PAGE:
June 12 (Bloomberg) -- ABB Ltd. investors, reeling from Chief Executive Officer Joe Hogan’s announcement last month to step down, want a more frugally-minded replacement to integrate the $10 billion worth of U.S. acquisitions he left behind.
Hogan’s three-year spending spree added motors and low-voltage gear to the world’s biggest supplier of power grids. While the deals boosted profitability and helped ABB’s shares to outperform German rival Siemens AG, they’re also absorbing management time. That’s prompted ABB to offer a bonus program to executives for meeting integration targets.
“I would be happy with a quieter guy who integrates what they have bought, rather than another guy who again wants to grow the company $5 billion to $10 billion with acquisitions,” said Bernhard Signorell, CEO of ABB shareholder 3v Asset Management. “Hogan definitely filled a gap in the U.S., but I don’t feel that there is a big gap for acquisitions anymore.”
Hogan, who took over almost five years ago during the 2008 financial crisis, expanded ABB by buying motor-maker Baldor Electric Co. and low-voltage gear maker Thomas & Betts Corp., purchases that helped counter a decline in spending on power grids in Europe. The company now needs to deepen the integration of these purchases to market new offerings through its global operations with 145,000 employees.
ABB may choose its new CEO in mid-June and Ulrich Spiesshofer, the head of ABB’s Discrete Automation & Motion unit, and Henkel AG Chief Kasper Rorsted are favorites to succeed Hogan, Swiss magazine Bilanz reported last month without saying how it got the information. A Henkel spokesman later said that Rorsted won’t join ABB.
Other senior ABB executives include division heads such as Power Systems’ Brice Koch, Power Products’ Bernhard Jucker, Low Voltage Products’ Tarak Mehta and Process Automation’s Veli-Matti Reinikkala.
ABB said May 10 that Hogan, the first American to lead the Zurich-based company in its 120-year history, will step down for “private reasons” and will continue in the role until a replacement is appointed. He didn’t resign because of ill health and there was no conflict with the board or chairman, said spokesman Antonio Ligi, declining to give further details.
Hogan, who joined ABB following more than 20 years at General Electric Co., will probably have left his succession well-prepared, according to Noel Tichy, Professor of Management & Organizations at the University of Michigan. Succession planning is a key element for GE’s management, he said.
ABB has said it will look internally and externally for a new chief. Gilles Bey, an ABB shareholder and portfolio manager at Valiant Bank AG in Bern, said investors are expecting an internal candidate to succeed Hogan.
“Hogan’s acquisitions were good for ABB because they brought in new technology and diversification for the business,” he said. “I would prefer someone who consolidates Hogan’s acquisitions if it’s an internal appointment. The internal people don’t have the experience to make acquisitions like Hogan did.”
ABB’s margin based on earnings before interest, taxes, amortization and depreciation rose by 1.1 percentage points to 15 percent in the first quarter while sales increased by 9 percent to $9.7 billion, the company said April 24. Thomas & Betts power fittings, connectors and switches contributed 7 percent to operating earnings.
A week later, German rival Siemens cut its full-year forecast after quarterly earnings missed analyst estimates and said revenue fell 6.7 percent to 18 billion euros ($24 billion).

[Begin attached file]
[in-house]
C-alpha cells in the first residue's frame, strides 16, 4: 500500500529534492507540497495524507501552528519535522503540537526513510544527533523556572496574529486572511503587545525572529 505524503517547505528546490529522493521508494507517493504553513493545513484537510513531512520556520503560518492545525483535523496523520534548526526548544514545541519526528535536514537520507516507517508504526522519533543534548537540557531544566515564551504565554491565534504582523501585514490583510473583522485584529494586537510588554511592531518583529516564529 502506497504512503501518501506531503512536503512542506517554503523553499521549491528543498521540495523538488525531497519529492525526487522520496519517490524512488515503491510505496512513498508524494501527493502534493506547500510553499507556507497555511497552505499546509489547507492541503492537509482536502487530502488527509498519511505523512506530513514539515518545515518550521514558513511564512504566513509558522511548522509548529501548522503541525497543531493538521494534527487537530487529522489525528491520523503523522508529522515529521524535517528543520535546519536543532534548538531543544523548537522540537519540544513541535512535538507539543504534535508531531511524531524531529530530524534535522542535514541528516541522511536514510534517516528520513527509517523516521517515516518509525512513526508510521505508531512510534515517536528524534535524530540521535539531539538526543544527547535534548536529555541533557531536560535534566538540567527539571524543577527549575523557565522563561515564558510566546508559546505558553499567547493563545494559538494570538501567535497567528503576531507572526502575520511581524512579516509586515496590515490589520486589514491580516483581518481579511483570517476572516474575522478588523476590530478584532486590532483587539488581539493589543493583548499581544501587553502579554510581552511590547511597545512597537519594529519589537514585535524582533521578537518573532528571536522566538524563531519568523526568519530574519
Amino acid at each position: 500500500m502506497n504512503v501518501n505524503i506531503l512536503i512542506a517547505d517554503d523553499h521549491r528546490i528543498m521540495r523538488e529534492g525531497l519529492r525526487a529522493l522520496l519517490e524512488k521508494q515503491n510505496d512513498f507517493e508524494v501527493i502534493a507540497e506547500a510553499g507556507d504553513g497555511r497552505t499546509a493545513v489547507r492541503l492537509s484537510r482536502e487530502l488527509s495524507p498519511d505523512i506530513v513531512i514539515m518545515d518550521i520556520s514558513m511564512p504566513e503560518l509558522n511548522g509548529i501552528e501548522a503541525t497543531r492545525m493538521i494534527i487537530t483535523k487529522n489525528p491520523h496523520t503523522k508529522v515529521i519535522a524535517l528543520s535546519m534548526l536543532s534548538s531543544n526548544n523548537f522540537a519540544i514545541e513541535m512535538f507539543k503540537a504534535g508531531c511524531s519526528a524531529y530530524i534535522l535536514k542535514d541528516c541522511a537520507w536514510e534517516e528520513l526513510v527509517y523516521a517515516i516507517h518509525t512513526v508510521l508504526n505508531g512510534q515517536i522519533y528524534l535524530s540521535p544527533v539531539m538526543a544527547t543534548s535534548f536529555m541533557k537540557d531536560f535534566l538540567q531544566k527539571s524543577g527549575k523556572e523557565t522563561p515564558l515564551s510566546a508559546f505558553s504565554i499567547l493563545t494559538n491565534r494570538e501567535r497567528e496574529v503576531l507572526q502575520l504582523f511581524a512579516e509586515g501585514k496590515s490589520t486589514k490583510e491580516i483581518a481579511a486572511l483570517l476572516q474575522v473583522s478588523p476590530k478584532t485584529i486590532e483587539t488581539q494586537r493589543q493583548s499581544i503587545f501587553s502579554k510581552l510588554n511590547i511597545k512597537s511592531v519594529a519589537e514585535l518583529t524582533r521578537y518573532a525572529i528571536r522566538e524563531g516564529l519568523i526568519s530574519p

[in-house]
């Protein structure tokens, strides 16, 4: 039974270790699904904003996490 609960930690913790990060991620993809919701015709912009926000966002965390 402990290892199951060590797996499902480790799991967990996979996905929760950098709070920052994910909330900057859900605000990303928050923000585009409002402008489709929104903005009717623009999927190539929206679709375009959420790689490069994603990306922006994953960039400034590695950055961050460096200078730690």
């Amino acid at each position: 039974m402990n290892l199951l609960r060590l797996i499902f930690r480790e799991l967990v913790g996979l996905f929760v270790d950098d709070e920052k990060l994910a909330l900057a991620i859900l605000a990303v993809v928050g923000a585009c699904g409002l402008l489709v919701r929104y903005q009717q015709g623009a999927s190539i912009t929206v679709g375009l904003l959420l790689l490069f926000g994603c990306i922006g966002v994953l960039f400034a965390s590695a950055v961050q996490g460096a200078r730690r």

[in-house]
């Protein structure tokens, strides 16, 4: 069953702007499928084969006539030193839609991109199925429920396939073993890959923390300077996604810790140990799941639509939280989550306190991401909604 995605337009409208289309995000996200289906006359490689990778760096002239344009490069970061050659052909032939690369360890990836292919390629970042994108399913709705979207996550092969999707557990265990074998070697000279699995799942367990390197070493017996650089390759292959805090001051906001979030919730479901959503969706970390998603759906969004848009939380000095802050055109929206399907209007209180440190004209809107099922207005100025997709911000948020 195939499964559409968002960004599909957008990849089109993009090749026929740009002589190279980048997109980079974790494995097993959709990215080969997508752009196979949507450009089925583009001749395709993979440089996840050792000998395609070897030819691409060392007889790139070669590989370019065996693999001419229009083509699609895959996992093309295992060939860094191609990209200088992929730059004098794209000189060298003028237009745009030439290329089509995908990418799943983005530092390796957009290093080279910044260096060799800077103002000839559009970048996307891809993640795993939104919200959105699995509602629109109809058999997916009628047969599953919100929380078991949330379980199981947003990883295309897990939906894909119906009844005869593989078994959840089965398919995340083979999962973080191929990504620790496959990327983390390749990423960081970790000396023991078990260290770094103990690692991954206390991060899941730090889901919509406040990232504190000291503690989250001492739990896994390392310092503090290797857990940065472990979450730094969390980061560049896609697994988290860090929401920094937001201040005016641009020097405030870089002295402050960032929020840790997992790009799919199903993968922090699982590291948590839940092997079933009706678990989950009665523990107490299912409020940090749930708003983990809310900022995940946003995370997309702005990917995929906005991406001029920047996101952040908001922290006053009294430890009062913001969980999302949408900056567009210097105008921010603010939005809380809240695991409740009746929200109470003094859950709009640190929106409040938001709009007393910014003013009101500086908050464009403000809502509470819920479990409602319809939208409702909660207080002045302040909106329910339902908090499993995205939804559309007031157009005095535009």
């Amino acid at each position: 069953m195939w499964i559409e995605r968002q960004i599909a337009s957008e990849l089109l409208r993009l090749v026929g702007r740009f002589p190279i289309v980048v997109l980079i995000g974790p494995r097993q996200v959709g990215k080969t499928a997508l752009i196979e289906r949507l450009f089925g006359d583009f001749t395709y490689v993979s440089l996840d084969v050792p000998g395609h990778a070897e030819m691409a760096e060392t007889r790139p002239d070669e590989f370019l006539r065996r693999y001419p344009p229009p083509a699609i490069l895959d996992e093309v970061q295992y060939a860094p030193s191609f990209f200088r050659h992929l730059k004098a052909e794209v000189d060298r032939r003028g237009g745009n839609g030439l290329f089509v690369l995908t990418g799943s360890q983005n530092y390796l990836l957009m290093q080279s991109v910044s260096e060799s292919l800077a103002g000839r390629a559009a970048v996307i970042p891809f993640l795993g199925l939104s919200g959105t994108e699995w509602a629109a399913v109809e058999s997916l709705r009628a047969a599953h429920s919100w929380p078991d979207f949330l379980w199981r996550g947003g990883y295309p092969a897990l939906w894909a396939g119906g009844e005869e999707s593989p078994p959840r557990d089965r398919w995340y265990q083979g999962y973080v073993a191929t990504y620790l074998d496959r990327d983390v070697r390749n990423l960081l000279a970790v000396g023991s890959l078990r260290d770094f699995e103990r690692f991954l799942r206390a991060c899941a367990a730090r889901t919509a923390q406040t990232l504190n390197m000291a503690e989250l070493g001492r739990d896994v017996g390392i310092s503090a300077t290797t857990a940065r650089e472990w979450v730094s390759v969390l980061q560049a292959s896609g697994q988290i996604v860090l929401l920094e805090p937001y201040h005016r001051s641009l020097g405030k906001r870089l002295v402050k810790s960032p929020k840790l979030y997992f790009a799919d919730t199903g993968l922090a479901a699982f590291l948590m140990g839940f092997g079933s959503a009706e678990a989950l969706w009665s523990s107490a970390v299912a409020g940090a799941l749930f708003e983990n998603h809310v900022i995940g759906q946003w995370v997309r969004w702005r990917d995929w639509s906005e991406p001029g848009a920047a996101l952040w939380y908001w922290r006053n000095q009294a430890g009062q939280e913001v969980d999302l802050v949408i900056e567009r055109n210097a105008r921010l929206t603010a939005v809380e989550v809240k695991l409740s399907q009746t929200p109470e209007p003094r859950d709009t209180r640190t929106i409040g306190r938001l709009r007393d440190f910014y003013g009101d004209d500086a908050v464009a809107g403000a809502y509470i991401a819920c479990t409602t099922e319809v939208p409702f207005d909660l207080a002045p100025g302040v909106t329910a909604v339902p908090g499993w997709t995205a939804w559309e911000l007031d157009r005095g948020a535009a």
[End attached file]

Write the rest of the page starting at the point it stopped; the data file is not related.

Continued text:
ABB shares rose 0.1 percent to 20.30 francs in Swiss trading as of 9:54 a.m., valuing the company at 49 billion francs ($53 billion). The stock has risen 8 percent this year, while Germany’s Siemens dropped 1.5 percent.
ABB runs the risk that executives passed over for the top job will leave the company, Tichy said.
“My strong bias is to always go inside if you have the talent, also because the track record of outsiders is pretty sketchy, although Joe is one of the exceptions,” he said.
Spiesshofer, a former consultant at Roland Berger and A.T. Kearney before joining ABB as head of corporate development in 2005, oversaw the integration of Baldor and the agreed $1 billion acquisition of California-based Power-One Inc., Hogan’s most recent deal.
Fewer China Orders
Power-One will give ABB inverters that allow solar power to be fed into grids and the deal is an example of how Hogan has been bringing new technology to the Swiss company. ABB is looking to tap a market forecast to grow by more than 10 percent annually, driven by a need for affordable energy and declining costs of producing solar power.
Hogan’s successor also needs to continue a revamp of the power systems unit, said James Stettler, an analyst with Canaccord Genuity Ltd. in London. ABB faces lower orders from China State Grid Corp., its largest customer, as local rivals make technological advances and make inroads into the Swiss company’s market share, he said.
Power Systems should extend the restructuring of its engineering, procurement and construction businesses announced in December to contracts for high-voltage power connections, which depend on China, the analyst said.
For ABB’s new CEO, “a main priority will be the integration of the recent acquisitions,” said Richard Frei, an analyst at Zuercher Kantonalbank. “Then cost savings are still an issue. Additionally, the restructuring of Power Systems is ongoing,” he said.
While Hogan’s overall reign at ABB is seen as a success, the new CEO now has to make his predecessor’s strategy work.
“The company is in damn good shape after where it was five years ago,” said Tichy. “But it’s halfway up Mount Everest and all kinds of stuff can happen on the rest of the climb.”
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